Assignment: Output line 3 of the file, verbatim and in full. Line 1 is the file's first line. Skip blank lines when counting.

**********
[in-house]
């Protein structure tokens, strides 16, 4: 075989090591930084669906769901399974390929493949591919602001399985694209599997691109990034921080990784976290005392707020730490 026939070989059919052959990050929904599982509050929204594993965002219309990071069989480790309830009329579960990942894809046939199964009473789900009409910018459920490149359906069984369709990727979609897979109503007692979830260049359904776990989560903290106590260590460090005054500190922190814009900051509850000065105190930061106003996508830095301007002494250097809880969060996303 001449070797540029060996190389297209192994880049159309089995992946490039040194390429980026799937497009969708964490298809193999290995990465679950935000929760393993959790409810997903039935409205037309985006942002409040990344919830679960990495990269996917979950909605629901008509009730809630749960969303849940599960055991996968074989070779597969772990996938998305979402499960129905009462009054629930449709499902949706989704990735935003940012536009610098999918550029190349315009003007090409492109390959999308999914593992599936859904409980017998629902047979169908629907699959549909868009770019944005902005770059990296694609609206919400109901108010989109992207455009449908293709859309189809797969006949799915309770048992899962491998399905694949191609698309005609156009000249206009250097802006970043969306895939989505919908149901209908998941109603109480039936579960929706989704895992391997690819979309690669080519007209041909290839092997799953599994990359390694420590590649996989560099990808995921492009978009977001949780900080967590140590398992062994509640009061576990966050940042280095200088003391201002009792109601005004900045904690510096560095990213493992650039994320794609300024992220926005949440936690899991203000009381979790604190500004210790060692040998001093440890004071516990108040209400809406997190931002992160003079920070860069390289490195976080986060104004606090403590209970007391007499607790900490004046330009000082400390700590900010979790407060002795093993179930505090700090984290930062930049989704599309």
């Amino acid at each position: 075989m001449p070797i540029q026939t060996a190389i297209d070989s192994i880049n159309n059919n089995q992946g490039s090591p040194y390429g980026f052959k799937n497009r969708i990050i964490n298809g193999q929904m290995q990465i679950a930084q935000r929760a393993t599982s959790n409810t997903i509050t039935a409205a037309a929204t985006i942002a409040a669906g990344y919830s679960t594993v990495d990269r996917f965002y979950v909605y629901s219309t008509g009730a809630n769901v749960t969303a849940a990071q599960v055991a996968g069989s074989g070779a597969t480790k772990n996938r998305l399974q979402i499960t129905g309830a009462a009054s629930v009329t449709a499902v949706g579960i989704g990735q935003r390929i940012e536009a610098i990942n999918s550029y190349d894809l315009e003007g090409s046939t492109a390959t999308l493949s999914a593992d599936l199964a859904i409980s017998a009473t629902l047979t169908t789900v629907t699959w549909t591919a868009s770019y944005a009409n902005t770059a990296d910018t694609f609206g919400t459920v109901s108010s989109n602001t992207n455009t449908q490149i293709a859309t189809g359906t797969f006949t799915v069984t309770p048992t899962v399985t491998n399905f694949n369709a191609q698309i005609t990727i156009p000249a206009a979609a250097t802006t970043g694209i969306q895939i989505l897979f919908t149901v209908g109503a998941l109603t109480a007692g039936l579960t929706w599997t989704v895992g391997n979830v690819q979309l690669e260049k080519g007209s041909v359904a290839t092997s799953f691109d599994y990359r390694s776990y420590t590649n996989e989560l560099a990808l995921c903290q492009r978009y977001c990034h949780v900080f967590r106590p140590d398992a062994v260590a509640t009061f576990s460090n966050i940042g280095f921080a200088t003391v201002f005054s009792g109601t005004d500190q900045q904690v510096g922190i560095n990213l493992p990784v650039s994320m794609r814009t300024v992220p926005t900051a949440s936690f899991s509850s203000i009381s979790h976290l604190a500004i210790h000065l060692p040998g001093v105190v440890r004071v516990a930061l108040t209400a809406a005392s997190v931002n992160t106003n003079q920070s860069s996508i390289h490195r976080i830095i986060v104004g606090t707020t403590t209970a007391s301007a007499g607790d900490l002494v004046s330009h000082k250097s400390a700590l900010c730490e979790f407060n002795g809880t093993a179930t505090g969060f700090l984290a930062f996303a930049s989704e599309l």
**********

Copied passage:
């Amino acid at each position: 075989m001449p070797i540029q026939t060996a190389i297209d070989s192994i880049n159309n059919n089995q992946g490039s090591p040194y390429g980026f052959k799937n497009r969708i990050i964490n298809g193999q929904m290995q990465i679950a930084q935000r929760a393993t599982s959790n409810t997903i509050t039935a409205a037309a929204t985006i942002a409040a669906g990344y919830s679960t594993v990495d990269r996917f965002y979950v909605y629901s219309t008509g009730a809630n769901v749960t969303a849940a990071q599960v055991a996968g069989s074989g070779a597969t480790k772990n996938r998305l399974q979402i499960t129905g309830a009462a009054s629930v009329t449709a499902v949706g579960i989704g990735q935003r390929i940012e536009a610098i990942n999918s550029y190349d894809l315009e003007g090409s046939t492109a390959t999308l493949s999914a593992d599936l199964a859904i409980s017998a009473t629902l047979t169908t789900v629907t699959w549909t591919a868009s770019y944005a009409n902005t770059a990296d910018t694609f609206g919400t459920v109901s108010s989109n602001t992207n455009t449908q490149i293709a859309t189809g359906t797969f006949t799915v069984t309770p048992t899962v399985t491998n399905f694949n369709a191609q698309i005609t990727i156009p000249a206009a979609a250097t802006t970043g694209i969306q895939i989505l897979f919908t149901v209908g109503a998941l109603t109480a007692g039936l579960t929706w599997t989704v895992g391997n979830v690819q979309l690669e260049k080519g007209s041909v359904a290839t092997s799953f691109d599994y990359r390694s776990y420590t590649n996989e989560l560099a990808l995921c903290q492009r978009y977001c990034h949780v900080f967590r106590p140590d398992a062994v260590a509640t009061f576990s460090n966050i940042g280095f921080a200088t003391v201002f005054s009792g109601t005004d500190q900045q904690v510096g922190i560095n990213l493992p990784v650039s994320m794609r814009t300024v992220p926005t900051a949440s936690f899991s509850s203000i009381s979790h976290l604190a500004i210790h000065l060692p040998g001093v105190v440890r004071v516990a930061l108040t209400a809406a005392s997190v931002n992160t106003n003079q920070s860069s996508i390289h490195r976080i830095i986060v104004g606090t707020t403590t209970a007391s301007a007499g607790d900490l002494v004046s330009h000082k250097s400390a700590l900010c730490e979790f407060n002795g809880t093993a179930t505090g969060f700090l984290a930062f996303a930049s989704e599309l």